“You keep winning…there’s no way you can lose.” It sounded cinematically from the Midwest or Deep South, but in reality it came from North Narrabeen. Damien Hardman knows a thing or two about winning—the Iceman cometh and all—and he knows that once it’s flayed and rendered down it’s a pretty simple game. Unless it’s pro surfing of course, when you can lose and still win in the same day.
Mick Fanning did just that today. His world title run was derailed momentarily by a pebble on the tracks when he managed to lose his Round 1 heat by two-hundredths of a point, which must be…a cup of spray on one turn? A hair flick? An Amazon butterfly? Either way, his loss consigned him to the sudden death second round, where, fortunately for him, he drew an overwhelmed French wildcard—and not Dane Reynolds as he had last week in France. The wildcard turned two 10s into 3s and the Mick Fanning train promptly kept on rolling. But on a day when his three world title sparring partners cantered through their heats, Mick seemed the uneasiest. He debated with The Iceman (contest director Damien Hardman) about whether his heat, the first of the round, should paddle out. Despite Gabriel Medina having dropped a perfect 10 two heats earlier, Mick was unconvinced. “If there’s no improvement I’m not paddling out.” He paddled out and got nearly perfect himself.
Winning and losing was again on a fine edge. Your correspondent lost a large part of a toe when, walking out of a portable toilet, he bludgeoned it into a surprise piece of punji-stake-metal-scaffolding-clumsily-left-by-Portuguese-scaffolder. In Australia it would result in violent retribution, in the U.S. violent litigation. In Portugal? A Sympathetic laugh and a free coffee. Matt Wilkinson saw the whole scenario play out in front of the portable toilets. “Not good” was Wilko’s response upon inspecting the wound.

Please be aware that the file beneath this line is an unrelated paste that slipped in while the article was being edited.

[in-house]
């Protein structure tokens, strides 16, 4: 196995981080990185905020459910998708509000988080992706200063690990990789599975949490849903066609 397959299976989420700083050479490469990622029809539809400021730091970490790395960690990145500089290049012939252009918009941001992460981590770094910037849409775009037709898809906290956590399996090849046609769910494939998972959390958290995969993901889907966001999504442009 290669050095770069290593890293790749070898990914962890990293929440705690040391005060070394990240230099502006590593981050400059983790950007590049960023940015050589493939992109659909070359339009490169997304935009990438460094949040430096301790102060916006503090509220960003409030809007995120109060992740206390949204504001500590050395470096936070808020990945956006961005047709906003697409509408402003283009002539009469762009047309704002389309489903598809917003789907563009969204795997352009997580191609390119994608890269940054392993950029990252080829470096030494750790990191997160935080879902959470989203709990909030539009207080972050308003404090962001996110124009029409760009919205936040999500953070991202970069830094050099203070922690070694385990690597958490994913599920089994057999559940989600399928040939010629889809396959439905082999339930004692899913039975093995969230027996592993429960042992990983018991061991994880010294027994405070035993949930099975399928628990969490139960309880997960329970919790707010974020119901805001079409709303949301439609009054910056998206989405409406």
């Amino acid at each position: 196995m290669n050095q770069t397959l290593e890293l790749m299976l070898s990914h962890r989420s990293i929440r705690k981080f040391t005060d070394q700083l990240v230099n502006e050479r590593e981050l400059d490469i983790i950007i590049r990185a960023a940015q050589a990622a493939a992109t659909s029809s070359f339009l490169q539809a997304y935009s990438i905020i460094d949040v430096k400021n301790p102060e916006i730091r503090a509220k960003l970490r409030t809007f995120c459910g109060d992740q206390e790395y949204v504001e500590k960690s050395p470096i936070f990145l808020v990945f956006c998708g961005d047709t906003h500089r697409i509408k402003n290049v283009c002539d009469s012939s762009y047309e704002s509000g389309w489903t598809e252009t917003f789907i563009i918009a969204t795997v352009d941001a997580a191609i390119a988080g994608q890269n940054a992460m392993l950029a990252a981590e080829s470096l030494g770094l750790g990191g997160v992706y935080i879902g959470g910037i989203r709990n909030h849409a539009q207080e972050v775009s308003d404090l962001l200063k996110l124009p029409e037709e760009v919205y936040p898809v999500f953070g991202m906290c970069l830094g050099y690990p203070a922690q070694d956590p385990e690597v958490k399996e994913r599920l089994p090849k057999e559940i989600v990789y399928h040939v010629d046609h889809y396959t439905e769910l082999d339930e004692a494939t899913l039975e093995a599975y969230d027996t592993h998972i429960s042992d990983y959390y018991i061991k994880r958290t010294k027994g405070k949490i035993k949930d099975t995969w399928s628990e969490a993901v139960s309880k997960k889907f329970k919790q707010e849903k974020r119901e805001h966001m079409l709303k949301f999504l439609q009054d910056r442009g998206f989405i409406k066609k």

Wilko was soon pondering his own fate when he managed to lose his heat despite stomping a rodeo flip. “A 720 rodeo!” Wilko would later qualify, bemused. But he lost clean—Gabriel Medina caught a wave that resembled something from the best day of the year at Padang Padang, throwing a dinky air at the end to seal it. Make no mistake, the waves here at Supertubos were as good this afternoon as most anything we’ve seen on Tour this year, and the fact it’s now happened four years in a row should not escape our attention. Supertubos should be in the plans of the Tour’s prospective 2014 overlords.
Speaking of which, the world title race will be down to one horse if Kelly manages to win here in Portugal. After cruising through his Round 1 heat, he promptly hung around the surfer’s area the rest of the day, crop spraying his aura over his peers—reminding them he was very much here. He settled in. His entourage, swelled by a Scottish chef and a small dog, moved in like a Gypsy family onto the surfers’ deck and took up residence. He grazed on health snacks, he stretched, he watched, he studied and he joked. He described the surf thus: “It’s kinda like Straddie with backwash, or Makaha. Straddie-kaha…ha ha!” He watched his old friend CJ rifle through a 10 that was an 11, complete with a pinball flipper exit. Kelly watched Jordy throw his board in front of CJ on the next wave—deliberately or not depends on where you stand—and Kelly recounts Andy performing a similar act in Mexico when Kelly was in his third 10-second barrel at Barra de la Cruz. Kelly owned it today. His mere presence can shift orbits, and that was surely his aim. He keeps winning and there’s no way he can lose.
Meanwhile, we played witness to one of the great displays of sportsmanship we’ve seen in this grey-area-sport of ours. We saw Michel Bourez—Tahitian, Spartan, heart of Pacific love—fly through a perfect 10 while the guy he vanquished by doing so, Jadson Andre—Brazilian, all happy teeth, a link between the new surfing world and the old—clapped him wholeheartedly with a smile that could bridge all oceans. If this was the defining moment of professional surfing we could all walk away from it happily tomorrow. Jadson, we hope your gesture today echoes into the future. Salut.